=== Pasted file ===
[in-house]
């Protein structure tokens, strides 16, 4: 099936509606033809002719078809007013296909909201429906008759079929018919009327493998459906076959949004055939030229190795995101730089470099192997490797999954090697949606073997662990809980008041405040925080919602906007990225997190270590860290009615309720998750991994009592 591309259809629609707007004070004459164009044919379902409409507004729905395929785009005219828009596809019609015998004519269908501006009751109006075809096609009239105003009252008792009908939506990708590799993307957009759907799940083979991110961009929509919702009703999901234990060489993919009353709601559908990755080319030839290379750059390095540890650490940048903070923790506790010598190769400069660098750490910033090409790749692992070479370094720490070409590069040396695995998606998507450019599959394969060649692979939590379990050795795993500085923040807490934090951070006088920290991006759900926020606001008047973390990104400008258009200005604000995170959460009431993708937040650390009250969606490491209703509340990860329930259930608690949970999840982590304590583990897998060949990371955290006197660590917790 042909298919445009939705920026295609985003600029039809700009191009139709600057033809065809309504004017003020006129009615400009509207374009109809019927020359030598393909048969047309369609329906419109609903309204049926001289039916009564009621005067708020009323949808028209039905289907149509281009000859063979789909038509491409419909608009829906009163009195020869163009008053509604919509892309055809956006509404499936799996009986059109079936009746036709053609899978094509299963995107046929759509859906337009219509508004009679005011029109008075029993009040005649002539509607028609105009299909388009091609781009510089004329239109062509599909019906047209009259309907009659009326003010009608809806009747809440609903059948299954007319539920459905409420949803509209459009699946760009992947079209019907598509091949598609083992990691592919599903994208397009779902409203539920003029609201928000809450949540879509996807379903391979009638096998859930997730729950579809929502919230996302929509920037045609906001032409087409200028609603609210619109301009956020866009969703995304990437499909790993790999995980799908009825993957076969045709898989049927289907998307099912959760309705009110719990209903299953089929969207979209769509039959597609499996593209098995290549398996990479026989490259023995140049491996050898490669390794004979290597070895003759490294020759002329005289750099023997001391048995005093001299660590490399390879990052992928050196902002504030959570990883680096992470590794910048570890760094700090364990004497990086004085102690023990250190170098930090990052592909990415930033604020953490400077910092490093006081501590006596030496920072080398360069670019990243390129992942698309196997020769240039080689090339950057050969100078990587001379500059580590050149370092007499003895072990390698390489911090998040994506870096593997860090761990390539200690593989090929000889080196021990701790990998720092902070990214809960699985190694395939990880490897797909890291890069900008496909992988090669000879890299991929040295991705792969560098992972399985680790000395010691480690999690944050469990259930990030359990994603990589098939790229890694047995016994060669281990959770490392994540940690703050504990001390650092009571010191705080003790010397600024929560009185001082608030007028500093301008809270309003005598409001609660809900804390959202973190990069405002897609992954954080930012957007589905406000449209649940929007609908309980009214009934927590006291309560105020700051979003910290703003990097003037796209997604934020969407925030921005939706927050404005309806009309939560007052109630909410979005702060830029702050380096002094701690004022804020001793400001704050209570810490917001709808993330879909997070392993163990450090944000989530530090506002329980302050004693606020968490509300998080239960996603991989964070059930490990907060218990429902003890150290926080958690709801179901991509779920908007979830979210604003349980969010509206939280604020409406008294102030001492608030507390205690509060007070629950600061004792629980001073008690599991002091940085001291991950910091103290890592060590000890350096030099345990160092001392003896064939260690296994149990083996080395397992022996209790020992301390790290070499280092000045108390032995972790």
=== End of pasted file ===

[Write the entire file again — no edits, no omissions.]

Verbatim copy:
[in-house]
């Protein structure tokens, strides 16, 4: 099936509606033809002719078809007013296909909201429906008759079929018919009327493998459906076959949004055939030229190795995101730089470099192997490797999954090697949606073997662990809980008041405040925080919602906007990225997190270590860290009615309720998750991994009592 591309259809629609707007004070004459164009044919379902409409507004729905395929785009005219828009596809019609015998004519269908501006009751109006075809096609009239105003009252008792009908939506990708590799993307957009759907799940083979991110961009929509919702009703999901234990060489993919009353709601559908990755080319030839290379750059390095540890650490940048903070923790506790010598190769400069660098750490910033090409790749692992070479370094720490070409590069040396695995998606998507450019599959394969060649692979939590379990050795795993500085923040807490934090951070006088920290991006759900926020606001008047973390990104400008258009200005604000995170959460009431993708937040650390009250969606490491209703509340990860329930259930608690949970999840982590304590583990897998060949990371955290006197660590917790 042909298919445009939705920026295609985003600029039809700009191009139709600057033809065809309504004017003020006129009615400009509207374009109809019927020359030598393909048969047309369609329906419109609903309204049926001289039916009564009621005067708020009323949808028209039905289907149509281009000859063979789909038509491409419909608009829906009163009195020869163009008053509604919509892309055809956006509404499936799996009986059109079936009746036709053609899978094509299963995107046929759509859906337009219509508004009679005011029109008075029993009040005649002539509607028609105009299909388009091609781009510089004329239109062509599909019906047209009259309907009659009326003010009608809806009747809440609903059948299954007319539920459905409420949803509209459009699946760009992947079209019907598509091949598609083992990691592919599903994208397009779902409203539920003029609201928000809450949540879509996807379903391979009638096998859930997730729950579809929502919230996302929509920037045609906001032409087409200028609603609210619109301009956020866009969703995304990437499909790993790999995980799908009825993957076969045709898989049927289907998307099912959760309705009110719990209903299953089929969207979209769509039959597609499996593209098995290549398996990479026989490259023995140049491996050898490669390794004979290597070895003759490294020759002329005289750099023997001391048995005093001299660590490399390879990052992928050196902002504030959570990883680096992470590794910048570890760094700090364990004497990086004085102690023990250190170098930090990052592909990415930033604020953490400077910092490093006081501590006596030496920072080398360069670019990243390129992942698309196997020769240039080689090339950057050969100078990587001379500059580590050149370092007499003895072990390698390489911090998040994506870096593997860090761990390539200690593989090929000889080196021990701790990998720092902070990214809960699985190694395939990880490897797909890291890069900008496909992988090669000879890299991929040295991705792969560098992972399985680790000395010691480690999690944050469990259930990030359990994603990589098939790229890694047995016994060669281990959770490392994540940690703050504990001390650092009571010191705080003790010397600024929560009185001082608030007028500093301008809270309003005598409001609660809900804390959202973190990069405002897609992954954080930012957007589905406000449209649940929007609908309980009214009934927590006291309560105020700051979003910290703003990097003037796209997604934020969407925030921005939706927050404005309806009309939560007052109630909410979005702060830029702050380096002094701690004022804020001793400001704050209570810490917001709808993330879909997070392993163990450090944000989530530090506002329980302050004693606020968490509300998080239960996603991989964070059930490990907060218990429902003890150290926080958690709801179901991509779920908007979830979210604003349980969010509206939280604020409406008294102030001492608030507390205690509060007070629950600061004792629980001073008690599991002091940085001291991950910091103290890592060590000890350096030099345990160092001392003896064939260690296994149990083996080395397992022996209790020992301390790290070499280092000045108390032995972790």